We skipped going camping this weekend and planned to go to my cousin John Staton's wedding down in Saukville, WI. He is marrying his lovely gal Judy, and we wanted to join in their celebration.

We were thinking of taking the motorhome there for the weekend, which then the dogs could go along and we didn't have to pester someone to come to our house and let them out. There aren't any campgrounds open this time of year down in their area near Milwaukee.  We could have parked in the nearby Walmart overnight, but that is a long way to go in the motorhome for just an overnight using up 40-50 gallons of diesel.   Saukville, WI is about 120 miles from here.   Instead we decided to go in the car and leave the dogs at home.  Erin and little Chelsea came over during the evening to let them out, as we expected to get back late. (Erin later said Chelsea was soooo confused why Granmuddah & Granfaddah weren't home?)

Saturday morning, Steveio was out checking fluids etc in the car for the trip.  He decided to rotate the tires on the Saturn and discovered both tie rod ends on the front were bad!  Whew!!!  I had noticed a strange feeling when turning corners, and that must be why.   He called the auto parts store and luckily they had them in stock.  He ran into town with the Tracker and got them and he had them all installed and done by the time he had to hop in the shower before hitting the road.  What a guy!!!!  He works so hard all week and then all weekend to keep us safe and sound.

We got dolled up and left about 1 pm to get down there by 4ish.  It was a wonderful day with sunshine, warm temps and pleasant fall scenery.  I knit socks and hats the whole way down there for the 2 hour trip.  Gosh that little Saturn car is SOOO uncomfortable after travelling in the comfy seats of our motorhome for  long trips.  We were stiff and sore by the time we got there, something we never experience in the motorhome.  Sigh.   Guess we are getting old, huh?

We got to Saukville in plenty of time and visited with all the cousins before the ceremony began.

My mom and their mom (Rita and Lois) were the only siblings in their family,  and our grandfather (Harvey) passed away before many of us grandchildren were born.   Our grandmother (Beatrice) devoted the rest of her life to helping her two daughters and being the Benevolent Matriarch of the family.  Between Mom and Lois living just a few miles apart, we grandkids were very close growing up.  Mom had 6 kids and Lois had 6 kids.  So us 12 "cuzzins"  were a real tribe!  We often ALL went to Grandma's house and had sleepovers, play days and good times.   Grandma babysat us almost every weekend overnight when Mom and Dad did the Milwaukee Sentinel Sunday paper route every Saturday night into the wee hours of Sunday morning.  Often the Staton kids could come over too, and we bunked all over in Grandma's tiny house!  We would all vie for the big feather tick to sleep on the floor.  My oldest brother Butch has it now, all these years later.  She passed away 16 years ago and was a real important part of all our lives.  She was always fair, never had to raise her voice, and we all adored her.  I am striving to be as good a Grandma as she was!!!!  What memories.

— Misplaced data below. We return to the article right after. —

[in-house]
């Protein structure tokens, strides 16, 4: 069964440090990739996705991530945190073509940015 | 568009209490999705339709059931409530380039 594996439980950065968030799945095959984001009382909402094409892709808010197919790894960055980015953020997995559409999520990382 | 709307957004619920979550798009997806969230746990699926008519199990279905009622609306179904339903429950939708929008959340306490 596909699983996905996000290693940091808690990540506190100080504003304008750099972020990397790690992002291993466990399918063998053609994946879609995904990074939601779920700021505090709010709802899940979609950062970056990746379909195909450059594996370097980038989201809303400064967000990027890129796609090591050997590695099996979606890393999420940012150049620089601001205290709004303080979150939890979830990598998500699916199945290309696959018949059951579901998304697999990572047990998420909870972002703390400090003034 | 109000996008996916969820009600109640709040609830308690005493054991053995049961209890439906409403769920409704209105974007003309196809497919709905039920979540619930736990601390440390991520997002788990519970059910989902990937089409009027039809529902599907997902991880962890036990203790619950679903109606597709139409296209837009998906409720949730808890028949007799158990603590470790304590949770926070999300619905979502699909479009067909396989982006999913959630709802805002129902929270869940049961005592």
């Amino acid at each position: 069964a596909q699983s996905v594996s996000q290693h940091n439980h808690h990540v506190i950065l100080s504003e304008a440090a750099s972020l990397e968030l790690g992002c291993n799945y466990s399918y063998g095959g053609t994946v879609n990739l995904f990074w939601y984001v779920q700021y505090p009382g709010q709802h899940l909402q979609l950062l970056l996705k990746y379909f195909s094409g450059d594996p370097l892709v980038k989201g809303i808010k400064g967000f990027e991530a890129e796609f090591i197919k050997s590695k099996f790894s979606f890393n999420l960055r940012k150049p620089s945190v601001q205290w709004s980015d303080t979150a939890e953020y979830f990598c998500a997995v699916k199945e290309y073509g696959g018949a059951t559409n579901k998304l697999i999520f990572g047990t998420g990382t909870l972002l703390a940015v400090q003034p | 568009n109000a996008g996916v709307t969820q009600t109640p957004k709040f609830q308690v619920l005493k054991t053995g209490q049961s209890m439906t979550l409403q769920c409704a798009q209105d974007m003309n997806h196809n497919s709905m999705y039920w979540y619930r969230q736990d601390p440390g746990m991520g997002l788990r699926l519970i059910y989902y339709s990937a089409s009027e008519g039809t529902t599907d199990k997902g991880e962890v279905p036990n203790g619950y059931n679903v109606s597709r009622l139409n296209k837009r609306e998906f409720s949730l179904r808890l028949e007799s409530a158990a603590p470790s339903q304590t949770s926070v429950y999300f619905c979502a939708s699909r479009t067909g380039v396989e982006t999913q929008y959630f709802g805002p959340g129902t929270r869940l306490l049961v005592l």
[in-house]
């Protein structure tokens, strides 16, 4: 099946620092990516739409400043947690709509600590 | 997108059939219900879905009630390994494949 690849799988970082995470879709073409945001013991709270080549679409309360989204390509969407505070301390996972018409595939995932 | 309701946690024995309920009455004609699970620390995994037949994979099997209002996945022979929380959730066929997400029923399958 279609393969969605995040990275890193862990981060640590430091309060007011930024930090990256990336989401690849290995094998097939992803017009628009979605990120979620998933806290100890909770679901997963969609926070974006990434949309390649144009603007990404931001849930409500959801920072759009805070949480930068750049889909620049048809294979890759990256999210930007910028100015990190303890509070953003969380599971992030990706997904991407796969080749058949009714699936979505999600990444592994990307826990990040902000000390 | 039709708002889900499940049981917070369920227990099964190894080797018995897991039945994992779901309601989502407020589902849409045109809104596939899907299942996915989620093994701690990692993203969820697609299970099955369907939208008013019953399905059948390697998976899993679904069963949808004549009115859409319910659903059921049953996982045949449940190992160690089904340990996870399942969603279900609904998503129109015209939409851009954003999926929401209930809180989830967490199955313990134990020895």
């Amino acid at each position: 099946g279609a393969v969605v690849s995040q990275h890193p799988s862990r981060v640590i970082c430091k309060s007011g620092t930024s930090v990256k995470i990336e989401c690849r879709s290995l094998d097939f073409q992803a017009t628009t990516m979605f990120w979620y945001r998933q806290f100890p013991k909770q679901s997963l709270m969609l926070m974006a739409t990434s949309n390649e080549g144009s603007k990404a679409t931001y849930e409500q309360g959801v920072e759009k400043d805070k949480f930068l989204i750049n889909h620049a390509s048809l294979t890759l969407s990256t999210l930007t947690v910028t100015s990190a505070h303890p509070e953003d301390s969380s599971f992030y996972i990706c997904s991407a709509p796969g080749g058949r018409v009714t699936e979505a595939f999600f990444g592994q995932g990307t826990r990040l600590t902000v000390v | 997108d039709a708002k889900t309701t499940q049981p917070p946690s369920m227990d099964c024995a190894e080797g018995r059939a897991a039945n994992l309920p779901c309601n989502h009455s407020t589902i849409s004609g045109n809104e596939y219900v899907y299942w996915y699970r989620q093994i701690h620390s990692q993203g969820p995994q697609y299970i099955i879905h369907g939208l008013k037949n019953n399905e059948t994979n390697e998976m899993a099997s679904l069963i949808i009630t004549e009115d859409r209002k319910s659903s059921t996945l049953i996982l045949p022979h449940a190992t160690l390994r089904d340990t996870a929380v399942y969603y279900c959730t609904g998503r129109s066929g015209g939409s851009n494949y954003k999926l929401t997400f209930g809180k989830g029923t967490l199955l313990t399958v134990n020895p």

Back to the wedding-----

Upon our arrival, we were greeted by all the "Cuzzins" ---  we reminisced about our childhoods, caught up on our busy lives, and how we all missed Grandma Kafehl....

Aunt Lois and Uncle Sam, as well as my parents, now live down in Florida.  They didn't make it up for the wedding, so I sent immediate photos one at a time as the events unfolded, via my Galaxy Tablet emailed down to mom's computer.  Lois and Sam live a few doors down from Mom's, so Auntie Lois was over to her house in Florida watching as each photo came across the screen.  Mom's printer was printing them out as fast as they came in.  Ahhh Technology-----  The next best thing to being there, I guess! We sure wished they had been able to come up for the wedding, though. 

Formal pictures with the photographer were posed outdoors because it was such a wonderful day.  I stood over his shoulder and snapped a few of them myself!  

If you want to see ALL of the photos I took, here is a public album I put on Facebook
(you don't have to be a Facebook subscriber to view them) 

This shot is one of my favorites that I snapped of Judy 
while they were waiting for the guys to have their pictures taken

This photo is for the folks in Florida: 
"Hi Mom and Pops!" 

The ceremony was sweet and they were all so happy.   John, always the clown, during the part where the minster asks if anyone has just cause to NOT see this couple wed, speak now.....    well, he turned around and glared around the whole room, raising one eyebrow, checking to see if anyone dared to speak!  LOL .. the place erupted in laughter at his antics.  It sure was cute and sooo typical of John!